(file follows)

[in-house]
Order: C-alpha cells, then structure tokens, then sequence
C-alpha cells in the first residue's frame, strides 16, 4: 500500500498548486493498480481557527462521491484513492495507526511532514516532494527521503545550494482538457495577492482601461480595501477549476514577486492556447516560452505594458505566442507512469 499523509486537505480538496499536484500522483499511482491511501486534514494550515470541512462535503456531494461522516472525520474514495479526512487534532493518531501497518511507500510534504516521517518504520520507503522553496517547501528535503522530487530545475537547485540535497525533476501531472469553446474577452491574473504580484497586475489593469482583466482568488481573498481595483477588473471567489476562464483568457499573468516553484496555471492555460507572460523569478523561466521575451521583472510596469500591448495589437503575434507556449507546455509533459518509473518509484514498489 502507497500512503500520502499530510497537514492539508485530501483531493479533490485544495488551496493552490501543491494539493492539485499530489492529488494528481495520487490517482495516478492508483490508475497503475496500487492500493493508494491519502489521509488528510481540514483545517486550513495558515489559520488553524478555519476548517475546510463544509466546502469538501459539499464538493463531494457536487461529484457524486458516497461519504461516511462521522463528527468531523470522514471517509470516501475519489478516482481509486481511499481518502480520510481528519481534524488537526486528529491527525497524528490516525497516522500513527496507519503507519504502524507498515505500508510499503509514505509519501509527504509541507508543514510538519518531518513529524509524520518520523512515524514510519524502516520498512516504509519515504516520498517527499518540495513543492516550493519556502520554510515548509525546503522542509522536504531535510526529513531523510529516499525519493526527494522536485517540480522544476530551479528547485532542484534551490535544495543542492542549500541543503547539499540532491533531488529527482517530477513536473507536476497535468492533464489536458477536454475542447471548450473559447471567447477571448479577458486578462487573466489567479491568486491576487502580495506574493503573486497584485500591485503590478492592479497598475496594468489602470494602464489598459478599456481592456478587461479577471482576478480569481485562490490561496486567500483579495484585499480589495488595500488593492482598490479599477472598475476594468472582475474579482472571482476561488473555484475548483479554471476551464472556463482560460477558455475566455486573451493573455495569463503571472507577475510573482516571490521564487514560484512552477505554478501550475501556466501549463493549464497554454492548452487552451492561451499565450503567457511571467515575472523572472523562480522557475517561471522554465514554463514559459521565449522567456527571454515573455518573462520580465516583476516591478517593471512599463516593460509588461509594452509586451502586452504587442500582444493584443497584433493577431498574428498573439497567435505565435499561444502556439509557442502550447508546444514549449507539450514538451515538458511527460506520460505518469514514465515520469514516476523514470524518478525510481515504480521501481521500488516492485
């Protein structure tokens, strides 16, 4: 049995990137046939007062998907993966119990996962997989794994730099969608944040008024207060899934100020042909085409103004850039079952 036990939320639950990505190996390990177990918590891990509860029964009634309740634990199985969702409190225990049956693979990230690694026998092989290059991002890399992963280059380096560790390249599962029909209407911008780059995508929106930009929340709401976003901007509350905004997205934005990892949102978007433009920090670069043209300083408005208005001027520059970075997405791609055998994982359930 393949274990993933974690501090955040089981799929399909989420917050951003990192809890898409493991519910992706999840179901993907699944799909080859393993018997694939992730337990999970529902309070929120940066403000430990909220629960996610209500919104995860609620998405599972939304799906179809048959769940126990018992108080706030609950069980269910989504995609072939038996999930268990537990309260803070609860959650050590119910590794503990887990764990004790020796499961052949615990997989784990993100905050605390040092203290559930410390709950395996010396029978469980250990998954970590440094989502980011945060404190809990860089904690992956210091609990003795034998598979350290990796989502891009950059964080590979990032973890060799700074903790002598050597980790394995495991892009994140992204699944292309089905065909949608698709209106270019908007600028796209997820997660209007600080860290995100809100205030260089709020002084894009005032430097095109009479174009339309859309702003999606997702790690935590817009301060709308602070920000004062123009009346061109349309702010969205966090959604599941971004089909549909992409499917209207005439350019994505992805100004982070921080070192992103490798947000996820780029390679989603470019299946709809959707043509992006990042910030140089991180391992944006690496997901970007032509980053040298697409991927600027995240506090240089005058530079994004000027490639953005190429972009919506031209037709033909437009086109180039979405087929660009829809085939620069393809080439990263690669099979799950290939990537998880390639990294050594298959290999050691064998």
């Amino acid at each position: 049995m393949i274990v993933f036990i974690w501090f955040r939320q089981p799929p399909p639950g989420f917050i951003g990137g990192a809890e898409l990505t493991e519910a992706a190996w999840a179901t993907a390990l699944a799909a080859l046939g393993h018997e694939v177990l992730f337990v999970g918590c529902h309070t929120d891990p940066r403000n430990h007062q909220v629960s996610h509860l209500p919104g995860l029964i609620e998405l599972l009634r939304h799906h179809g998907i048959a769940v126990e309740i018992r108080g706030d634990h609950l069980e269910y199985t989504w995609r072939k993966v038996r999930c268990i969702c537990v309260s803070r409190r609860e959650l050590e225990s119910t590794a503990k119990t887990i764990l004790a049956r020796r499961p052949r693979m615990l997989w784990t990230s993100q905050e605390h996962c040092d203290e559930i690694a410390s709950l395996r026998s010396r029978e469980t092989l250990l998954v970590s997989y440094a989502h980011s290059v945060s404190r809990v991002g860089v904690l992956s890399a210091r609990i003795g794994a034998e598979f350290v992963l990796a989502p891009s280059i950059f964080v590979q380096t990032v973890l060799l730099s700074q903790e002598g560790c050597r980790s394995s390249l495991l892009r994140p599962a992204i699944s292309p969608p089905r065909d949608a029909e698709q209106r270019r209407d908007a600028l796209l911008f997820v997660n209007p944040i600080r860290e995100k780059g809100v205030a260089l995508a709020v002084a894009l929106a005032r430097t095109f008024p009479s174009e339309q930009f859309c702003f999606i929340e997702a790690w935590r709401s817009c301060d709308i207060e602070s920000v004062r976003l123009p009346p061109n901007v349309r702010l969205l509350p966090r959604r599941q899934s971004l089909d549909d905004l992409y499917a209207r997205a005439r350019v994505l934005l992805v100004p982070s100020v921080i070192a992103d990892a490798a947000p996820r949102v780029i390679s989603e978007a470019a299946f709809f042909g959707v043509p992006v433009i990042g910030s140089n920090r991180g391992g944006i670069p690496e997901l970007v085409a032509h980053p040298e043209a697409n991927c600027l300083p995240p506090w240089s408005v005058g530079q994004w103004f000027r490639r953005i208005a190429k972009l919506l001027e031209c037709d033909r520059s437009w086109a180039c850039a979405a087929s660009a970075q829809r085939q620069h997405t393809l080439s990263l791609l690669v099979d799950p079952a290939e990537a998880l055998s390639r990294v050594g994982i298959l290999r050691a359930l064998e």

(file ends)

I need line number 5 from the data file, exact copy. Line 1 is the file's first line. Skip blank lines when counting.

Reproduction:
């Amino acid at each position: 049995m393949i274990v993933f036990i974690w501090f955040r939320q089981p799929p399909p639950g989420f917050i951003g990137g990192a809890e898409l990505t493991e519910a992706a190996w999840a179901t993907a390990l699944a799909a080859l046939g393993h018997e694939v177990l992730f337990v999970g918590c529902h309070t929120d891990p940066r403000n430990h007062q909220v629960s996610h509860l209500p919104g995860l029964i609620e998405l599972l009634r939304h799906h179809g998907i048959a769940v126990e309740i018992r108080g706030d634990h609950l069980e269910y199985t989504w995609r072939k993966v038996r999930c268990i969702c537990v309260s803070r409190r609860e959650l050590e225990s119910t590794a503990k119990t887990i764990l004790a049956r020796r499961p052949r693979m615990l997989w784990t990230s993100q905050e605390h996962c040092d203290e559930i690694a410390s709950l395996r026998s010396r029978e469980t092989l250990l998954v970590s997989y440094a989502h980011s290059v945060s404190r809990v991002g860089v904690l992956s890399a210091r609990i003795g794994a034998e598979f350290v992963l990796a989502p891009s280059i950059f964080v590979q380096t990032v973890l060799l730099s700074q903790e002598g560790c050597r980790s394995s390249l495991l892009r994140p599962a992204i699944s292309p969608p089905r065909d949608a029909e698709q209106r270019r209407d908007a600028l796209l911008f997820v997660n209007p944040i600080r860290e995100k780059g809100v205030a260089l995508a709020v002084a894009l929106a005032r430097t095109f008024p009479s174009e339309q930009f859309c702003f999606i929340e997702a790690w935590r709401s817009c301060d709308i207060e602070s920000v004062r976003l123009p009346p061109n901007v349309r702010l969205l509350p966090r959604r599941q899934s971004l089909d549909d905004l992409y499917a209207r997205a005439r350019v994505l934005l992805v100004p982070s100020v921080i070192a992103d990892a490798a947000p996820r949102v780029i390679s989603e978007a470019a299946f709809f042909g959707v043509p992006v433009i990042g910030s140089n920090r991180g391992g944006i670069p690496e997901l970007v085409a032509h980053p040298e043209a697409n991927c600027l300083p995240p506090w240089s408005v005058g530079q994004w103004f000027r490639r953005i208005a190429k972009l919506l001027e031209c037709d033909r520059s437009w086109a180039c850039a979405a087929s660009a970075q829809r085939q620069h997405t393809l080439s990263l791609l690669v099979d799950p079952a290939e990537a998880l055998s390639r990294v050594g994982i298959l290999r050691a359930l064998e």